Subete ga F ni Naru – 05/06 Review
The marmalade is trying its hardest to look fashionable with a bold red in an ocean of grey and whites.
This time I review:
Subete ga F ni Naru 05/06: Confusion reigns supreme as everybody involved still reels from the double-homicide of Magata and her father. Even Nishinosono and Saikawa can’t help but argue about whether Magata should be considered evil or not. After all, she merely killed her parents. In her defense, she’s nuts. After the argument the two lead-characters decide to leave the crime-scene and visit all those other students who had the time of their lives having a party at the beach. Miraculously the two leads decide they really should investigate what the hell the deal is with these two deaths.
Oh, and Magata stabbed her mother because her lover was a pussy. And the father died swiftly after that as well… Ha, the things you do when you hit puberty, right, guys…?
So… she got drunk from drinking a lot of beer, she got a hangover – but somehow NO alcohol was involved. Consider my line for suspending disbelief crossed right here!
How much plot does a mystery-series need? A series like this one really challenges the audience to answer this question because this episode certainly strains itself to do anything of importance. You could easily tell the story of this series with four or five episodes but of course this is the series that clearly plans to commit even more time to this than that. So what do you fill the time with? And this episode makes me fear that the people behind this series don’t know what to do with all this extra-time.
Right now the series has two things to deal with: The mysterious death of Magata and the relationship between Saikawa and Nishinosono. Both topics are linked thematically which helps the storytelling to feel more organic. And yet there’s a sense of stillness holding this series in its grip ever since the rush of the appearance of Magata’s corpse had worn off. Even the death of the guy who piloted the helicopter did little to make the proceedings come alive. It’s just one repetitive “one or more persons with a white background talking”-shot after another. When stuff like four people eating toast with marmalade on it becomes something the “camera” focuses on, you know the situation is pretty stark. There’s a languid cloud hanging over this series and with a lack of plot there’s nothing to chase that cloud away.
It’s less the mystery that is a hot-button-topic in these episodes but more the relationship of Saikawa and Nishinosono with Magata being a bit of a rival in love (although “attention” may be the better word). In general I don’t feel like this series has offered a lot of terms of characterization. It’s one thing to treat Nishinosono’s past as something best kept secret for a future reveal but to just tease it for an entire episode and then not address it earnestly just feels like cheating storytelling-wise. There’s something very stiff and one-note about the dynamic between these two characters. I described it in the last review as an anti-romance because of how intellectual the whole affair is. It’s very hard to keep track of what each one of this pair expects of the other in this relationship. Sometimes they’re united in what they want to do and other times they argue over a miniscule point. But the whole thing never amounts to a coherent image.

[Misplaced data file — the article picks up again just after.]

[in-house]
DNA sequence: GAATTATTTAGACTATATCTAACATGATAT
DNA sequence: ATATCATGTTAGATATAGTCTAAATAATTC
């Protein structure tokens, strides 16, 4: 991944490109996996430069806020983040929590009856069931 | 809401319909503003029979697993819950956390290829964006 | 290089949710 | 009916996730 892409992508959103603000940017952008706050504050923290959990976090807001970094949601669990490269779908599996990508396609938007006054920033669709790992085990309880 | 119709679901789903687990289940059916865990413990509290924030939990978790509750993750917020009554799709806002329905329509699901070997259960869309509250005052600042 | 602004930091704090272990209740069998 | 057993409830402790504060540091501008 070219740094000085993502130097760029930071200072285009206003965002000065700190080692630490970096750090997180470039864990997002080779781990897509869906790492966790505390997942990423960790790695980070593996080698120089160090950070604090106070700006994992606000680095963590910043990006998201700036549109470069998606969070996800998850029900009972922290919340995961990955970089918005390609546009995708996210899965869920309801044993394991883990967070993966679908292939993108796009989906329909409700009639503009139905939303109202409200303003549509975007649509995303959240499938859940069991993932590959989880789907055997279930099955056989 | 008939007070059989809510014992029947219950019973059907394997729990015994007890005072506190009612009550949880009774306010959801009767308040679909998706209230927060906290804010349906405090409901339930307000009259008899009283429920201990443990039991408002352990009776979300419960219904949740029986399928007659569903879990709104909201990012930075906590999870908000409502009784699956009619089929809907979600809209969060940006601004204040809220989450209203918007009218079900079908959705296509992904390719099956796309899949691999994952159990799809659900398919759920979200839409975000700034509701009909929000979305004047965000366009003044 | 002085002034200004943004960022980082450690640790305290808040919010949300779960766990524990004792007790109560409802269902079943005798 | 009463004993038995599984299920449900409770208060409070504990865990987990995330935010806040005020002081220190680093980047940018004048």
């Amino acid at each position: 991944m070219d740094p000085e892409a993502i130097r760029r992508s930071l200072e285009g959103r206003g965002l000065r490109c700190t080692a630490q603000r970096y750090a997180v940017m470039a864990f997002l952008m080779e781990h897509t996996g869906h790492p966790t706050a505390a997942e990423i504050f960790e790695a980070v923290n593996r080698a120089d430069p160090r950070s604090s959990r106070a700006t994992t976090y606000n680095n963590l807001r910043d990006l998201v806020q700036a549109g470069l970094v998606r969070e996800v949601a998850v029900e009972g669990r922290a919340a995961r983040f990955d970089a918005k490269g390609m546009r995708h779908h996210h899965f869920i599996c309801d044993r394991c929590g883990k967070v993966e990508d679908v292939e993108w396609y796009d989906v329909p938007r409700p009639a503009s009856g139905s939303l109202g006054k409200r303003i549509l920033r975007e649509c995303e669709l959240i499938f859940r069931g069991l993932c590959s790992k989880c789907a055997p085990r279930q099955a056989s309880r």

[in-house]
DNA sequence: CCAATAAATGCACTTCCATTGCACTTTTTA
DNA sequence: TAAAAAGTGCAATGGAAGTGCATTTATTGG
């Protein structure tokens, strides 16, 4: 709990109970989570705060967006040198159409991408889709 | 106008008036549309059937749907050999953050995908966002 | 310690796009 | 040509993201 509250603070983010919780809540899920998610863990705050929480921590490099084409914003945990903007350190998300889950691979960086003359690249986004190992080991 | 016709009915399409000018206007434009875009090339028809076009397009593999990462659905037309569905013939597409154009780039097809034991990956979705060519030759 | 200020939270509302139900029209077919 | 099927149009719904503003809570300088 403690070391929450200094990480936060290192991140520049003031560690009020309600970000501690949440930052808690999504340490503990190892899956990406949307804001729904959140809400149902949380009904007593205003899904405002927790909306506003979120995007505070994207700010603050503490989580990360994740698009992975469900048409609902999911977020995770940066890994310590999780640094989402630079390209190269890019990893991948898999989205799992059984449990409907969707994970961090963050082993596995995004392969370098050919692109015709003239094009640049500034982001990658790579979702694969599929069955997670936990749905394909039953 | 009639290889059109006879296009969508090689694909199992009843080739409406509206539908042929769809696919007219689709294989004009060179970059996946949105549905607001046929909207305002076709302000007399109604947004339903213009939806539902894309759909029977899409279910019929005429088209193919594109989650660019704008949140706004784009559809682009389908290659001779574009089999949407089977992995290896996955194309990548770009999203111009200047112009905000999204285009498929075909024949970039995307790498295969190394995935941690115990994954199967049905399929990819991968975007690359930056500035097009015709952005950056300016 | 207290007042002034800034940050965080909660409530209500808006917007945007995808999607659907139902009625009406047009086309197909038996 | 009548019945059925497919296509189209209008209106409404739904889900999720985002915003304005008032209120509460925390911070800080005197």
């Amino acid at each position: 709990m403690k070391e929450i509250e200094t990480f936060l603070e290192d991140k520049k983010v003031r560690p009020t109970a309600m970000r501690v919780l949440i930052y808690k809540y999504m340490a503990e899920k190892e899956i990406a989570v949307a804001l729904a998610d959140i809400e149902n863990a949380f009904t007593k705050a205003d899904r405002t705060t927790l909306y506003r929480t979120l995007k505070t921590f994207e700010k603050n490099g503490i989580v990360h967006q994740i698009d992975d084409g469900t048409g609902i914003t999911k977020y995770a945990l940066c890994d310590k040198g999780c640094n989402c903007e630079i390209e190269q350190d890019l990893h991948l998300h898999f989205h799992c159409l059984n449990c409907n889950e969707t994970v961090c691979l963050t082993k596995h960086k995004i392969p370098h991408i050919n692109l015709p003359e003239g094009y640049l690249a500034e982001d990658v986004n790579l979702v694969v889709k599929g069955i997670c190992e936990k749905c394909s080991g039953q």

One big topic is Magata, of course and the two leads have a big fight about whether Magata should be idolized for her life-choices or criticized. But it’s an incoherent discussion due to a lack of information and a lack of ending. Again the series already talks very directly about where the series is going with the mystery without any evidence supporting the characters’ suspiciously poignant insights. Rather than having this dialogue turn into a plot-device or tool for characterization, it kinda becomes a tool to prepare the audience for future revelations. It merely offers the angle with which you’re supposed to look at what the series will be sharing with the audience in the future.
Magata and her fate is a big part of this story-arc but the relationship between the two main-characters is just as important. In a version with less time great chemistry between these two characters would be pure luxury as far as expectations are concerned. But when you get an episode like these two which has time for VERY lengthy dialogues and then the big dramatic scene between the two main-characters in the 5th episode is just about Saiwaka being too rational and Nishinosono being too emotional, then you just end up disappointed. That confrontation between the two main-characters is so disappointing because of how both avoid confronting the actual problems in their relationship. They just talk at each other instead of with each other. And the result is a very stilted “dialogue” that is all about making you aware of the story-beats so far.
Unlike all those other teenagers who are selfless and follow very simplistic beliefs, of course. Naturally you need to hold it against a 14-year-old Magata that she didn’t already behave like a responsible adult. After all, children and teenagers should be nothing more than “little versions of adults”.